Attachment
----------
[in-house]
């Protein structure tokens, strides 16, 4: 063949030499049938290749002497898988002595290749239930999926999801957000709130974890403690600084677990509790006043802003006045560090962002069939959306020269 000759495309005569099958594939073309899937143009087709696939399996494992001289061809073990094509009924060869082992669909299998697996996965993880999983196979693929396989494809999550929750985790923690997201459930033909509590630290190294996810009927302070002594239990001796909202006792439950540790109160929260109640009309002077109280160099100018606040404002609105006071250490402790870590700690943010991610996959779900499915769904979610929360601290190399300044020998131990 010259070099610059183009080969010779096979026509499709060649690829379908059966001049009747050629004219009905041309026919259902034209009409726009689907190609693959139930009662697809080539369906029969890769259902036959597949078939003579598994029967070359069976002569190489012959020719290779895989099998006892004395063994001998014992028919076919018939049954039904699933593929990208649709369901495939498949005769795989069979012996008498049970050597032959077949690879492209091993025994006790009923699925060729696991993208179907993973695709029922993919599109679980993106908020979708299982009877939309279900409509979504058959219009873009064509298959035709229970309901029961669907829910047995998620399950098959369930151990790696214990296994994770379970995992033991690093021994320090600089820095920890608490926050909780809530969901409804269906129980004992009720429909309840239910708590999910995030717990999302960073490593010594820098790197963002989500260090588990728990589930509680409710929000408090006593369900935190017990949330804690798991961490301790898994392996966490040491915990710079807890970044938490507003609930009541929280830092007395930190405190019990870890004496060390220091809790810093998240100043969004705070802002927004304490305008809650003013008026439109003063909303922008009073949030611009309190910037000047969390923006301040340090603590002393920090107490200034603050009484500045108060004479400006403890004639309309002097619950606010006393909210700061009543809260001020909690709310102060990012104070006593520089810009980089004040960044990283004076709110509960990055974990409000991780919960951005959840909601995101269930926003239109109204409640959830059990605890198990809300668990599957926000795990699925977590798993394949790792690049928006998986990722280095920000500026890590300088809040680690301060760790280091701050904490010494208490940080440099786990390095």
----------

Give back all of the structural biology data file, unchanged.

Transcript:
[in-house]
């Protein structure tokens, strides 16, 4: 063949030499049938290749002497898988002595290749239930999926999801957000709130974890403690600084677990509790006043802003006045560090962002069939959306020269 000759495309005569099958594939073309899937143009087709696939399996494992001289061809073990094509009924060869082992669909299998697996996965993880999983196979693929396989494809999550929750985790923690997201459930033909509590630290190294996810009927302070002594239990001796909202006792439950540790109160929260109640009309002077109280160099100018606040404002609105006071250490402790870590700690943010991610996959779900499915769904979610929360601290190399300044020998131990 010259070099610059183009080969010779096979026509499709060649690829379908059966001049009747050629004219009905041309026919259902034209009409726009689907190609693959139930009662697809080539369906029969890769259902036959597949078939003579598994029967070359069976002569190489012959020719290779895989099998006892004395063994001998014992028919076919018939049954039904699933593929990208649709369901495939498949005769795989069979012996008498049970050597032959077949690879492209091993025994006790009923699925060729696991993208179907993973695709029922993919599109679980993106908020979708299982009877939309279900409509979504058959219009873009064509298959035709229970309901029961669907829910047995998620399950098959369930151990790696214990296994994770379970995992033991690093021994320090600089820095920890608490926050909780809530969901409804269906129980004992009720429909309840239910708590999910995030717990999302960073490593010594820098790197963002989500260090588990728990589930509680409710929000408090006593369900935190017990949330804690798991961490301790898994392996966490040491915990710079807890970044938490507003609930009541929280830092007395930190405190019990870890004496060390220091809790810093998240100043969004705070802002927004304490305008809650003013008026439109003063909303922008009073949030611009309190910037000047969390923006301040340090603590002393920090107490200034603050009484500045108060004479400006403890004639309309002097619950606010006393909210700061009543809260001020909690709310102060990012104070006593520089810009980089004040960044990283004076709110509960990055974990409000991780919960951005959840909601995101269930926003239109109204409640959830059990605890198990809300668990599957926000795990699925977590798993394949790792690049928006998986990722280095920000500026890590300088809040680690301060760790280091701050904490010494208490940080440099786990390095």